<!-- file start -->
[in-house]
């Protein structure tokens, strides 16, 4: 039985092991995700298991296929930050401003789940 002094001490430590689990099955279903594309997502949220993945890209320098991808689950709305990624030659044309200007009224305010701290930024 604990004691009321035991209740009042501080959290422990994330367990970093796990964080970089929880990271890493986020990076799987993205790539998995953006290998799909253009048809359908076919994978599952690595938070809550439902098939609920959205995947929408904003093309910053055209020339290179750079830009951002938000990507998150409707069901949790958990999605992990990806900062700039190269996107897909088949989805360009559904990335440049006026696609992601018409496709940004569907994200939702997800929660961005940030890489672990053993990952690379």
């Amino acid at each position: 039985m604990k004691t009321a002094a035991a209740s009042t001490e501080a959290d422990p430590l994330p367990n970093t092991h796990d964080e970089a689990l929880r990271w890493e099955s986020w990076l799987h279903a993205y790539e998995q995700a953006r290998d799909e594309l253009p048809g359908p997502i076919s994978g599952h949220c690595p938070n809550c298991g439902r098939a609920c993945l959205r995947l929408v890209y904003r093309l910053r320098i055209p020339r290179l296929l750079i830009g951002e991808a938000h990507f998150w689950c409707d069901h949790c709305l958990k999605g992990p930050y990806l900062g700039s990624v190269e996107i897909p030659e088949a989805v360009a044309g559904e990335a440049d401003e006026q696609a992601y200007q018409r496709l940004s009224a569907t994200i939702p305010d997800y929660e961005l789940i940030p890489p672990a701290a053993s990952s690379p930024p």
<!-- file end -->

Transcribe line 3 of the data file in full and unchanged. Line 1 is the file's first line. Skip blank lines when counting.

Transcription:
């Amino acid at each position: 039985m604990k004691t009321a002094a035991a209740s009042t001490e501080a959290d422990p430590l994330p367990n970093t092991h796990d964080e970089a689990l929880r990271w890493e099955s986020w990076l799987h279903a993205y790539e998995q995700a953006r290998d799909e594309l253009p048809g359908p997502i076919s994978g599952h949220c690595p938070n809550c298991g439902r098939a609920c993945l959205r995947l929408v890209y904003r093309l910053r320098i055209p020339r290179l296929l750079i830009g951002e991808a938000h990507f998150w689950c409707d069901h949790c709305l958990k999605g992990p930050y990806l900062g700039s990624v190269e996107i897909p030659e088949a989805v360009a044309g559904e990335a440049d401003e006026q696609a992601y200007q018409r496709l940004s009224a569907t994200i939702p305010d997800y929660e961005l789940i940030p890489p672990a701290a053993s990952s690379p930024p």